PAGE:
In response to mounting public and congressional pressure, NASA Administrator Michael Griffin reversed course and announced last month that his agency would release the results from the National Aviation Operations Monitoring Service (NAOMS) project, an $11.3 million aviation safety survey. Between April 2001 and December 2004, the project team surveyed some 24,000 airline pilots and 5,000 general aviation pilots.
The state of Virginia officially broke ground at the Newport News/Williamsburg International Airport (PHF) in late August for an Aviation World’s Fair being planned for early spring 2003.
With the forcible shutdown of Chicago Meigs Field fresh in their minds, several members of the House aviation subcommittee called to eliminate some of the security restrictions that have been imposed on general aviation as a result of 9/11 and continuing unspecified terrorist threats. And general aviation trade associations pleaded with the lawmakers to create a cohesive federal policy on airspace and airport shutdowns.
“The aviation industry should not allow concerns over security to detract from efforts to improve aviation safety,” said Stuart Matthews, president and CEO of Flight Safety Foundation, setting the tone of the 48th Corporate Aviation Safety Seminar held in late April in Hollywood, Fla.
General aviation interests expressed consternation over a May 1 Department of Homeland Security (DHS) advisory warning the GA community against planned Al-Qaeda terrorist attacks using “light aircraft,” issued even as new TFRs covering a peripatetic President Bush continue to disrupt day-to-day operations.
Previously this column has addressed efforts within the federal government to transform our nation’s air transportation system. Policy leaders believe that the business model of traditional airlines has reached its limit and simply is incapable of meeting the need for efficient travel.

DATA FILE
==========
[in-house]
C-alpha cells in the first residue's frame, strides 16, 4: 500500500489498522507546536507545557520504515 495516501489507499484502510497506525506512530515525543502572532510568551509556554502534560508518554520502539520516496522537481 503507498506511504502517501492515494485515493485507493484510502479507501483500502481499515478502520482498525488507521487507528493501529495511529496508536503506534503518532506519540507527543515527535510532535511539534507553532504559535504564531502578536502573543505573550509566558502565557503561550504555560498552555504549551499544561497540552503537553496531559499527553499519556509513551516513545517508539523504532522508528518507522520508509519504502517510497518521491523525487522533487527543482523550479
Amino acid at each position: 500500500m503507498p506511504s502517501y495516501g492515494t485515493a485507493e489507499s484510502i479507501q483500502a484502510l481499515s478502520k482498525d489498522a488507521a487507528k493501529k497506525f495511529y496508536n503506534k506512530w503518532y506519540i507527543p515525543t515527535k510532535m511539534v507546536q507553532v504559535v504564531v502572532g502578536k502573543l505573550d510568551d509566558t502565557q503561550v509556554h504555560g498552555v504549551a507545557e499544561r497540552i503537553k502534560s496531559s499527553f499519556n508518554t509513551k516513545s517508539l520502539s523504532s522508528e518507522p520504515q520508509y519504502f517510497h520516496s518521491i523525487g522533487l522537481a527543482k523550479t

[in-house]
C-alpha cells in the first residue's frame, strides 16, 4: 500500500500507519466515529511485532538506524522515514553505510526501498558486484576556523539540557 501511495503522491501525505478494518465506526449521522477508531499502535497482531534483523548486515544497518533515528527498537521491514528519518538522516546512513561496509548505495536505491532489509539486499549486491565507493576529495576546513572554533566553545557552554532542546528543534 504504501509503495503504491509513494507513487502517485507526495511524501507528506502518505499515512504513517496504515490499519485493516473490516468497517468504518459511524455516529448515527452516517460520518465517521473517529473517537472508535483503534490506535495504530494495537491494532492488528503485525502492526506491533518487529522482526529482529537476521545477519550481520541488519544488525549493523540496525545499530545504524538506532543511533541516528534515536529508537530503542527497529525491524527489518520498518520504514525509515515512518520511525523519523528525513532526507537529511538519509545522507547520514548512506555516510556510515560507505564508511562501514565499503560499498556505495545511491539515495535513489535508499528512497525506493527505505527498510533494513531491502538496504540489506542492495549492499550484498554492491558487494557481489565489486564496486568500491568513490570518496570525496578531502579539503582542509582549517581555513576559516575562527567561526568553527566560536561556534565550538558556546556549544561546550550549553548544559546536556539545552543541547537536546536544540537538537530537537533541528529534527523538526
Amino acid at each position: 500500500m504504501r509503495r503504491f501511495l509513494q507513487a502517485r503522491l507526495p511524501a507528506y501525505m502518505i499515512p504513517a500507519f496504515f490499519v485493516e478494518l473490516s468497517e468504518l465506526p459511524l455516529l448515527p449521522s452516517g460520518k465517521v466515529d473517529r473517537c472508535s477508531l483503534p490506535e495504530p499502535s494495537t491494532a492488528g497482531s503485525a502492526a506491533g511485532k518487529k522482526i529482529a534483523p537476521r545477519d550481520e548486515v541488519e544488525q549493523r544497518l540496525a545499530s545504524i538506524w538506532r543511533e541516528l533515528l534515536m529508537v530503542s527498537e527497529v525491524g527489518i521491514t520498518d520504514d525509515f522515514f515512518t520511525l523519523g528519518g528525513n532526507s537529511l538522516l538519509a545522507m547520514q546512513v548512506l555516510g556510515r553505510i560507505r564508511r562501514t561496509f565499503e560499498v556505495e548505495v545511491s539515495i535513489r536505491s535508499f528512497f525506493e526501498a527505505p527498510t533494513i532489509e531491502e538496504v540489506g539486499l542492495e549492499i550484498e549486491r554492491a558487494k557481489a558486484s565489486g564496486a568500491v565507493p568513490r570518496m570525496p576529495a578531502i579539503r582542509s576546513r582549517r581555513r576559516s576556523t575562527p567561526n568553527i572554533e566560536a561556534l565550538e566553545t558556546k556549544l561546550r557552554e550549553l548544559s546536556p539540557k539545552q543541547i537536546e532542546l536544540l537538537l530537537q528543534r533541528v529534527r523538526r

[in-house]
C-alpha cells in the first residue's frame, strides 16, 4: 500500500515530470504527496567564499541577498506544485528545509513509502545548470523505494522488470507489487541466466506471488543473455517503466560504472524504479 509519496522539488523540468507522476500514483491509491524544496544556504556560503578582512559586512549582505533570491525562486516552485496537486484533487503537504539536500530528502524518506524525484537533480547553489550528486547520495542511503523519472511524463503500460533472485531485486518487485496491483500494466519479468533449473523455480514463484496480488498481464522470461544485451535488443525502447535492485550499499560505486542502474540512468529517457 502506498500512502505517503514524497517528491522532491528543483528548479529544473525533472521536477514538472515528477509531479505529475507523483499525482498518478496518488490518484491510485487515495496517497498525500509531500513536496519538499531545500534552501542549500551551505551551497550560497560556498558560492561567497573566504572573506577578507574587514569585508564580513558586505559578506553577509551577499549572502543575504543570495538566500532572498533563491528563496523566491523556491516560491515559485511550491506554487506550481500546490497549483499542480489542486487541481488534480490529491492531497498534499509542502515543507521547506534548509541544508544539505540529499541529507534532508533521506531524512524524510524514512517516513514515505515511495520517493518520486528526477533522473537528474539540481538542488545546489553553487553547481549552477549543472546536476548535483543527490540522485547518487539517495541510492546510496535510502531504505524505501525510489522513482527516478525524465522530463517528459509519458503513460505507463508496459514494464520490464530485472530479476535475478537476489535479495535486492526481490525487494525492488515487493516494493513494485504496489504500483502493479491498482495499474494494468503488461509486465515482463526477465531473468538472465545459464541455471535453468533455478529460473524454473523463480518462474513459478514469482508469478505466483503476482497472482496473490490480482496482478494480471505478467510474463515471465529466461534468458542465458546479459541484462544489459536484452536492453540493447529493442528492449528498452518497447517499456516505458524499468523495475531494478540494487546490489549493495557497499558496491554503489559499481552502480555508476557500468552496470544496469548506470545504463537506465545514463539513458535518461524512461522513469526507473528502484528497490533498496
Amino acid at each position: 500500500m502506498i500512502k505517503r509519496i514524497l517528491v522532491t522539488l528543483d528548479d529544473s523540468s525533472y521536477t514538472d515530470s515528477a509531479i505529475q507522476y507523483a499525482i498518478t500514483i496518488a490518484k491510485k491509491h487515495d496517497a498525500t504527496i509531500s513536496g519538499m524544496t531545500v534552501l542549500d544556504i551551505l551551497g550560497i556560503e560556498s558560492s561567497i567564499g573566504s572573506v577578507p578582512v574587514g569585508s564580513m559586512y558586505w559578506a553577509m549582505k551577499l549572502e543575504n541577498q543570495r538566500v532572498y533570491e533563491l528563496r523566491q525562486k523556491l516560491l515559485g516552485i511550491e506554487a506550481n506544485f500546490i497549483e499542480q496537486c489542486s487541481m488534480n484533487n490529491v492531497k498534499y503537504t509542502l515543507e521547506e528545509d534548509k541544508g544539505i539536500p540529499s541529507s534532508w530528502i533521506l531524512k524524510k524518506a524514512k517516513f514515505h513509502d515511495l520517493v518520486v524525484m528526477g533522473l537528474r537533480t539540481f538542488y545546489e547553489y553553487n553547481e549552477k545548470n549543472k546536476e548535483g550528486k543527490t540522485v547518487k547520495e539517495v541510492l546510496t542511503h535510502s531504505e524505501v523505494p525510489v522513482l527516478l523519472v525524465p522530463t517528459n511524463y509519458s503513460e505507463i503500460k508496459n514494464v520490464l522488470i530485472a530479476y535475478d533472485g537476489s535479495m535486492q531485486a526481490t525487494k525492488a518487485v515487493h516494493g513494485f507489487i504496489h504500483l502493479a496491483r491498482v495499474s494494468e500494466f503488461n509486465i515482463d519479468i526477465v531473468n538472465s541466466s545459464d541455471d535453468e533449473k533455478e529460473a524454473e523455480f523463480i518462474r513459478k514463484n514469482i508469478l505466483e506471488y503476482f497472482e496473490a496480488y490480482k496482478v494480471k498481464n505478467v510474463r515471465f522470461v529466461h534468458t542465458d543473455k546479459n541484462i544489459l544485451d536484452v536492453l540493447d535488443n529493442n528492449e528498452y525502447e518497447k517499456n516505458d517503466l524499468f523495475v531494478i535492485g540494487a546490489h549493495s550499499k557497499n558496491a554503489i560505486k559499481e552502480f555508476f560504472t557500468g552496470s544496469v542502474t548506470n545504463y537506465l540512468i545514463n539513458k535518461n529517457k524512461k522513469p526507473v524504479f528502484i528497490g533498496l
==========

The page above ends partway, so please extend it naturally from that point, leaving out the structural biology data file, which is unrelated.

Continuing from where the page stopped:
The days following the unprecedented shutdown of the National Airspace System caused massive grumping and anguish in the corporate and general aviation community, exacerbated when the federal government allowed only “commercial” aircraft to resume flying.
Perhaps as an example of the NTSB moving forward on long-outstanding issues, it has asked the FAA to require nonscheduled Part 135 operators to report activity data annually, including flight hours, revenue miles, aircraft types and missions.
At the end of this month, Brian Humphries will take over as chief executive of the European Business Aviation Association (EBAA), succeeding Fernand Francois, who is retiring after 12 years in the post. Humphries, who has been EBAA chairman since 1996, will retire from his day job as managing director of Shell Aircraft, the international flight department of the Royal Dutch Shell energy group.
Rep. Anthony Weiner’s (D-N.Y.) proposal to subject all general aviation passengers and property to security screening was short-lived in the face of strong opposition from general aviation interests.
General aviation was of one voice as it charged up Capitol Hill to shoot down the proposed legislation before it got off the ground, and Weiner withdrew the bill.